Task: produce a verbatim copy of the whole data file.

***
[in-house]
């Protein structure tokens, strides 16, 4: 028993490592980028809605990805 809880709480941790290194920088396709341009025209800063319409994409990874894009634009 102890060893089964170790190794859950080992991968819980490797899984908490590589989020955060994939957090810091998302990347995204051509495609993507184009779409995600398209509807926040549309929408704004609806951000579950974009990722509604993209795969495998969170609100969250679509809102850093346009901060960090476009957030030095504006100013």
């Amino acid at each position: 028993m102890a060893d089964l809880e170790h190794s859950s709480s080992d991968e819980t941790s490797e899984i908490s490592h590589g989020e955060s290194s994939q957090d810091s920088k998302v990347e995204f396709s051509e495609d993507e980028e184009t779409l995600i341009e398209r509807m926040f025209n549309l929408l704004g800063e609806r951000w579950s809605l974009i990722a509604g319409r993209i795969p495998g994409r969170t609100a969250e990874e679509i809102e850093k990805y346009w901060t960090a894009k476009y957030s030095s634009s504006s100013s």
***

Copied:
[in-house]
């Protein structure tokens, strides 16, 4: 028993490592980028809605990805 809880709480941790290194920088396709341009025209800063319409994409990874894009634009 102890060893089964170790190794859950080992991968819980490797899984908490590589989020955060994939957090810091998302990347995204051509495609993507184009779409995600398209509807926040549309929408704004609806951000579950974009990722509604993209795969495998969170609100969250679509809102850093346009901060960090476009957030030095504006100013």
């Amino acid at each position: 028993m102890a060893d089964l809880e170790h190794s859950s709480s080992d991968e819980t941790s490797e899984i908490s490592h590589g989020e955060s290194s994939q957090d810091s920088k998302v990347e995204f396709s051509e495609d993507e980028e184009t779409l995600i341009e398209r509807m926040f025209n549309l929408l704004g800063e609806r951000w579950s809605l974009i990722a509604g319409r993209i795969p495998g994409r969170t609100a969250e990874e679509i809102e850093k990805y346009w901060t960090a894009k476009y957030s030095s634009s504006s100013s």